The other important reason you should know about your breast density is the small but real increase in the risk of breast cancer in those women with dense breasts. This is on the order of a 3-4% increase.

Here’s what YOU can do:

  • Doctors are only required to disclose if you have dense tissue in a handful of states. If you are not in one of those states you can still find out your breast density from the report or discussion with your doctor and/or radiologist.
  • If you have dense breasts, knowing your other risk factors is important. If this is your only other risk factor for breast cancer (other than being female!), routine annual screening with mammography may be all you need. Getting that mammogram every year is important to assess for changes!
  • If you have other risk factors in addition to dense breasts, supplemental imaging may be a good idea. This can include breast MRI for those with high risk (for example having a mother or sister with premenopausal breast or ovarian cancer) or breast ultrasound if intermediate in risk.

As the saying goes, knowledge is power. And knowing if you have dense breasts (and what to do about it) can save your life – that’s really powerful!

(Image credit: Question Mark by Leo Reynolds via Flickr Copyright Creative Commons Attribution-NonCommercial-ShareAlike 2.0 Generic (CC BY-NC-SA 2.0))

Breast Cancer: No Room at the Inn

No vancancy. by A National Acrobat via Flickr Copyright Creative Commons Attribution 2.0 Generic (CC BY 2.0)Mold loves a musty basement, mosquitoes like standing water and certain bacteria love improperly cooked meats. Given the “right” environment, these buggers flourish. Conversely, if their environments become inhospitable, they don’t live long.

This simple truth got scientists thinking: Is it true for cancer as well? Recently published research in the Journal of the National Cancer Institute (JNCI) suggests that local environment can similarly influence tumor growth.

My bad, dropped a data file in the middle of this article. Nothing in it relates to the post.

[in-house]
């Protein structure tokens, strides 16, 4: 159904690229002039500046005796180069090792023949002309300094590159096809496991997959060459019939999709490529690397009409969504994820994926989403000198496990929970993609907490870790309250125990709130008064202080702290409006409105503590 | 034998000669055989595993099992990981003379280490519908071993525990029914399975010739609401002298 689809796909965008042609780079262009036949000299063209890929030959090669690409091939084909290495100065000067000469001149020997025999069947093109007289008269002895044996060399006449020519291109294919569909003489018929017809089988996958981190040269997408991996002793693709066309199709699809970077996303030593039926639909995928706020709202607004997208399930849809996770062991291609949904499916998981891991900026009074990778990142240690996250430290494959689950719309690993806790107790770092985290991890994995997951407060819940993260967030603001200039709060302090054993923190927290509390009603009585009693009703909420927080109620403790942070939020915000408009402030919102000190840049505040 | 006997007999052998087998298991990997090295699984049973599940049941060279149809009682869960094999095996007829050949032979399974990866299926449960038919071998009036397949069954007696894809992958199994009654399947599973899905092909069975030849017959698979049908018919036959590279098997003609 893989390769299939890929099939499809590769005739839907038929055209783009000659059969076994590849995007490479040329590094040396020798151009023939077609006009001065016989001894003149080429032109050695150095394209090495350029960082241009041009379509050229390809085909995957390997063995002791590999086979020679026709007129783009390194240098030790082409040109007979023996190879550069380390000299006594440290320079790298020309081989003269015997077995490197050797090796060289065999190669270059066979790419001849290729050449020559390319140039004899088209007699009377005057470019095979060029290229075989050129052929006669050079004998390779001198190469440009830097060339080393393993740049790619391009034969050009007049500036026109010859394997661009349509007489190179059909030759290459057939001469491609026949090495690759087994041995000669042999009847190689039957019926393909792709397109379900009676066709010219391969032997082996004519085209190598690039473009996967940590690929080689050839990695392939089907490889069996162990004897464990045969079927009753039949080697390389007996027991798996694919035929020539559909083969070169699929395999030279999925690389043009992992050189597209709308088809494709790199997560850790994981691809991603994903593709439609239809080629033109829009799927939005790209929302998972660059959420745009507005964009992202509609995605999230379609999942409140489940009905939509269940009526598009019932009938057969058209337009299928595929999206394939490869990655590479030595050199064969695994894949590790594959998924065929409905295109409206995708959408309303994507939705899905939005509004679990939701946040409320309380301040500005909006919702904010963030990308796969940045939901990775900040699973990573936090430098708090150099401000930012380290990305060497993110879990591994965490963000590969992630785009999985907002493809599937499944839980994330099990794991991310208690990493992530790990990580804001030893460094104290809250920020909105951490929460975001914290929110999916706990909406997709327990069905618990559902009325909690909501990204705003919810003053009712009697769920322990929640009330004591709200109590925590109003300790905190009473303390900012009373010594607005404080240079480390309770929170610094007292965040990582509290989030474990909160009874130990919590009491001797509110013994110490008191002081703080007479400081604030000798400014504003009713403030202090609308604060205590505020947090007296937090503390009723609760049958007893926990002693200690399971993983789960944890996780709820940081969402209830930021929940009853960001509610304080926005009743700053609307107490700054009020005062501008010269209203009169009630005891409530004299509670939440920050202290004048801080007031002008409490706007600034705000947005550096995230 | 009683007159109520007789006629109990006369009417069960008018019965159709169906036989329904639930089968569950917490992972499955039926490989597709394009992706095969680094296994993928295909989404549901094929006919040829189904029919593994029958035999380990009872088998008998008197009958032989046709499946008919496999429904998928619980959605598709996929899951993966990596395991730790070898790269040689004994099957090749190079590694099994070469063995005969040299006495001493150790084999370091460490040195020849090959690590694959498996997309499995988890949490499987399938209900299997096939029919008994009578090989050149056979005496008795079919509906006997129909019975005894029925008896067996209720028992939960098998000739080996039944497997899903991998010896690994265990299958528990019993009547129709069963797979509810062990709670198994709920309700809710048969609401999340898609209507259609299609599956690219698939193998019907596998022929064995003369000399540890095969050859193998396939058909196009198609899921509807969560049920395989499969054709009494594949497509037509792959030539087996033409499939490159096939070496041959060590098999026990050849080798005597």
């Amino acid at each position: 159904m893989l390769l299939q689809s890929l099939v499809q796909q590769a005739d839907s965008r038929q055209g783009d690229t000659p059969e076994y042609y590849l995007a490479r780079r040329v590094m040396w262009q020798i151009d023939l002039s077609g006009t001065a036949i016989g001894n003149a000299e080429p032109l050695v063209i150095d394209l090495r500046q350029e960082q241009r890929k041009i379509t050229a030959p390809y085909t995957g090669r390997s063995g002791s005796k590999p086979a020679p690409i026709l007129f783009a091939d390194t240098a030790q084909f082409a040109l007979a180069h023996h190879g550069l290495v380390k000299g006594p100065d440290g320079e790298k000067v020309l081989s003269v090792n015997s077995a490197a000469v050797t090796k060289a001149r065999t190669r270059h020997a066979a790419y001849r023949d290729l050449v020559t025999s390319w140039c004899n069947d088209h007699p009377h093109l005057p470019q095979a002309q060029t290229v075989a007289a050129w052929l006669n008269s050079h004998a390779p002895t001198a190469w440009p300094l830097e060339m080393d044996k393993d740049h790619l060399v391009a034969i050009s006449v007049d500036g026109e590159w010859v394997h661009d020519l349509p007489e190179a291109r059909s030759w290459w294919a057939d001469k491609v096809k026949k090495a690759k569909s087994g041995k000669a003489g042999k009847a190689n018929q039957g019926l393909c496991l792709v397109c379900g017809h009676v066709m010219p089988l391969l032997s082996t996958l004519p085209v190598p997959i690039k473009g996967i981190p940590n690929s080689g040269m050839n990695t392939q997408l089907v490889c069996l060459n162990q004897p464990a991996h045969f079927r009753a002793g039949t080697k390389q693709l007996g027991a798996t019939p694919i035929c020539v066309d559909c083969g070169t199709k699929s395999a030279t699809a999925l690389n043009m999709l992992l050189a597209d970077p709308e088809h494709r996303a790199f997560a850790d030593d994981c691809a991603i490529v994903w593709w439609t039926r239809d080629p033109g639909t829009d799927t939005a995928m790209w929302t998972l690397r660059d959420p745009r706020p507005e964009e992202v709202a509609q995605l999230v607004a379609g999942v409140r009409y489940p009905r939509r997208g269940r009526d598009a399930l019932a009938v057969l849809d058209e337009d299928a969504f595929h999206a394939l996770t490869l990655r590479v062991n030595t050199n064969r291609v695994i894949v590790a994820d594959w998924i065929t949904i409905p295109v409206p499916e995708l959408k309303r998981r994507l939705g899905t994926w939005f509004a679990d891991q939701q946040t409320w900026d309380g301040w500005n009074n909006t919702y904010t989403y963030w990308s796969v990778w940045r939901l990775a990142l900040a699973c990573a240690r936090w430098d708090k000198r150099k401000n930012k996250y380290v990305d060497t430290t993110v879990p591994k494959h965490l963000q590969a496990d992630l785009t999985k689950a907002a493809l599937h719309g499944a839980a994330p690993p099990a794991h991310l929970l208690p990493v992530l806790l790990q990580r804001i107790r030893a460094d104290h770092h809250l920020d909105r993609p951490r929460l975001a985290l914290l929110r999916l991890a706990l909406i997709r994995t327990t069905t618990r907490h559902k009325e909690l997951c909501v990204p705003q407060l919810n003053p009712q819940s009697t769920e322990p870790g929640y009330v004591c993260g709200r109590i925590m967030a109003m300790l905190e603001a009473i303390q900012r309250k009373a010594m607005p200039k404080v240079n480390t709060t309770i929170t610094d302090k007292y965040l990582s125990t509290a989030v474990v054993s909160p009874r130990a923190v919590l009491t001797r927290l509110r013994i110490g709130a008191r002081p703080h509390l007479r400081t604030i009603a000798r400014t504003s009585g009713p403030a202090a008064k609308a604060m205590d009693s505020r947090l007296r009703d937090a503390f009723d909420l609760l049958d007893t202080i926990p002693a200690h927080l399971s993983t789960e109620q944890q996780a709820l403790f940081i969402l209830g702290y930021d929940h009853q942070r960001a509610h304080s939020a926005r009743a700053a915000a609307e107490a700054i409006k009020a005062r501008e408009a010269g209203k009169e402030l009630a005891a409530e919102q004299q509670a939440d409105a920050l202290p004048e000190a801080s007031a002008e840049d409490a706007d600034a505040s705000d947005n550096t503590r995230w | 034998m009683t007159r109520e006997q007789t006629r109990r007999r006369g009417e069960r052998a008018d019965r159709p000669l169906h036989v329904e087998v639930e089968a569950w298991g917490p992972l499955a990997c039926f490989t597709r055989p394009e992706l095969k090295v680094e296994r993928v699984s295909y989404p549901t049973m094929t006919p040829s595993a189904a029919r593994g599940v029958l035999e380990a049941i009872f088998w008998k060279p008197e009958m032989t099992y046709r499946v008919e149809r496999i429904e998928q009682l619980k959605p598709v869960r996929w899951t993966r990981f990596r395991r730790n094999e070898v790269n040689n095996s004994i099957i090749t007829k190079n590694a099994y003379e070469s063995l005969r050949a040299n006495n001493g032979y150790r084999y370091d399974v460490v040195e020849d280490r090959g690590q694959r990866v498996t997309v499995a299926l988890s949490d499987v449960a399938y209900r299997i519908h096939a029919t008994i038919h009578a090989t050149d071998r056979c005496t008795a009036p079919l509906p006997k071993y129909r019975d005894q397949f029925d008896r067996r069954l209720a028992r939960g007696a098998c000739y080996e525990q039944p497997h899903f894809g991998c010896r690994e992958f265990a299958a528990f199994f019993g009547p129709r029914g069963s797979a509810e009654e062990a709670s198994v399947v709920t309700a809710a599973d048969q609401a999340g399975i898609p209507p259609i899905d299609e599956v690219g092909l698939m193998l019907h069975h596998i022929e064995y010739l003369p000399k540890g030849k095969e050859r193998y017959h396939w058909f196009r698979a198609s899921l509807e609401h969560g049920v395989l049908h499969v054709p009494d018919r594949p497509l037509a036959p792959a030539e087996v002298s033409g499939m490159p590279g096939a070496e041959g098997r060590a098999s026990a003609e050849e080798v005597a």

Breast and prostate cancers were tested in lab mice who were given chemotherapy and two conditions: a sedentary life or one with an exercise wheel. The mice who exercised fared better.

Here’s how: cancer cells (such as breast and prostate) thrive in areas of hypoxia, or low oxygen. That’s their sweet spot. With exercise comes greater oxygen into the tissues of the body and into the tumors. Improvement in number of blood vessels and smaller areas of poor perfusion or hypoxia were seen in the active mice.

So, score one more for exercise! Not only does it reduce the risk of breast cancer, but it may make tumor growth more difficult. Not a bad side effect for something good for your overall health.

(Image credit: No vacancy. by A National Acrobat via Flickr Copyright Creative Commons Attribution 2.0 Generic (CC BY 2.0))

232,000 Breast Cancer Survivors. Wow. How?

Aviodrome Lelystad Airport 09-08-05 by ArchAngel12 via Flickr Copyright Creative Commons Attribution 2.0 Generic (CC BY 2.0)

The statistics for breast cancer get a little overwhelming and hard to appreciate. Two hundred thirty two thousand is the estimated number of women with a new breast cancer diagnosis last year – 232,000 more survivors in just one year. The more familiar statistic of a 1 in 8 chance of developing breast cancer in your lifetime is fairly well known – and this applies even if you have no family history of breast cancer.

This is (for the time being) the reality. However, here’s the good news: early detection saves lives – LOTS of lives. Before a cancer can be seen or felt, it can often be detected by mammography. Thus far, mammography and improved breast cancer treatments have raised the breast cancer survival rate up to 98%. Those new breast cancer survivors last year have the best odds yet of beating their disease.

Because 232,000 is a huge number, here are some ways to imagine it:…..